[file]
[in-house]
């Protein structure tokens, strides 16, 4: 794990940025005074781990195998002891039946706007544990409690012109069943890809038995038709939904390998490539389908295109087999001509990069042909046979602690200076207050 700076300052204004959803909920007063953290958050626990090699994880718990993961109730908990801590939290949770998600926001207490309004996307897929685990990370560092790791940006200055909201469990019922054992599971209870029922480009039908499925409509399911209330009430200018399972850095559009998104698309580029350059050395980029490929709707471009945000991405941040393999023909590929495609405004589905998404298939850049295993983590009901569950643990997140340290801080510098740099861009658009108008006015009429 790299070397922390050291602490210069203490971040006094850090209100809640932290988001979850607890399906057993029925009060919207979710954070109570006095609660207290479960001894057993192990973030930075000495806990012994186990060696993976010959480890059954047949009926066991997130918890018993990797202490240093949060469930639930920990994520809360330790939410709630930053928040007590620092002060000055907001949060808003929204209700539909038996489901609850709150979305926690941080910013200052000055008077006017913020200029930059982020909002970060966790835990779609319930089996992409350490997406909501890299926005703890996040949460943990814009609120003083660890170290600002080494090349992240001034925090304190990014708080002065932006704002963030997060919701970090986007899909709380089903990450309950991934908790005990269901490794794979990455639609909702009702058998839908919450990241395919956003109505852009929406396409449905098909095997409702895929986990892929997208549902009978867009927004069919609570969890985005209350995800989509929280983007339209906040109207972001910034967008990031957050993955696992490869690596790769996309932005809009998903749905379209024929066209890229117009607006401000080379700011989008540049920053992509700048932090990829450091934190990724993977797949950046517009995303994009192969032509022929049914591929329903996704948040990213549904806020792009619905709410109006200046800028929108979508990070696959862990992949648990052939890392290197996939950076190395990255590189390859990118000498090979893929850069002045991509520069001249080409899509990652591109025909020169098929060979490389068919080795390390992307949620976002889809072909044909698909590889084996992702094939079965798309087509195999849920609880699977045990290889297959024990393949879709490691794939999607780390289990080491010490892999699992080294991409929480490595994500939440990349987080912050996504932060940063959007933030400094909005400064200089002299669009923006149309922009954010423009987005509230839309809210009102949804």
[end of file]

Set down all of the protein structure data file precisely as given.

[in-house]
């Protein structure tokens, strides 16, 4: 794990940025005074781990195998002891039946706007544990409690012109069943890809038995038709939904390998490539389908295109087999001509990069042909046979602690200076207050 700076300052204004959803909920007063953290958050626990090699994880718990993961109730908990801590939290949770998600926001207490309004996307897929685990990370560092790791940006200055909201469990019922054992599971209870029922480009039908499925409509399911209330009430200018399972850095559009998104698309580029350059050395980029490929709707471009945000991405941040393999023909590929495609405004589905998404298939850049295993983590009901569950643990997140340290801080510098740099861009658009108008006015009429 790299070397922390050291602490210069203490971040006094850090209100809640932290988001979850607890399906057993029925009060919207979710954070109570006095609660207290479960001894057993192990973030930075000495806990012994186990060696993976010959480890059954047949009926066991997130918890018993990797202490240093949060469930639930920990994520809360330790939410709630930053928040007590620092002060000055907001949060808003929204209700539909038996489901609850709150979305926690941080910013200052000055008077006017913020200029930059982020909002970060966790835990779609319930089996992409350490997406909501890299926005703890996040949460943990814009609120003083660890170290600002080494090349992240001034925090304190990014708080002065932006704002963030997060919701970090986007899909709380089903990450309950991934908790005990269901490794794979990455639609909702009702058998839908919450990241395919956003109505852009929406396409449905098909095997409702895929986990892929997208549902009978867009927004069919609570969890985005209350995800989509929280983007339209906040109207972001910034967008990031957050993955696992490869690596790769996309932005809009998903749905379209024929066209890229117009607006401000080379700011989008540049920053992509700048932090990829450091934190990724993977797949950046517009995303994009192969032509022929049914591929329903996704948040990213549904806020792009619905709410109006200046800028929108979508990070696959862990992949648990052939890392290197996939950076190395990255590189390859990118000498090979893929850069002045991509520069001249080409899509990652591109025909020169098929060979490389068919080795390390992307949620976002889809072909044909698909590889084996992702094939079965798309087509195999849920609880699977045990290889297959024990393949879709490691794939999607780390289990080491010490892999699992080294991409929480490595994500939440990349987080912050996504932060940063959007933030400094909005400064200089002299669009923006149309922009954010423009987005509230839309809210009102949804």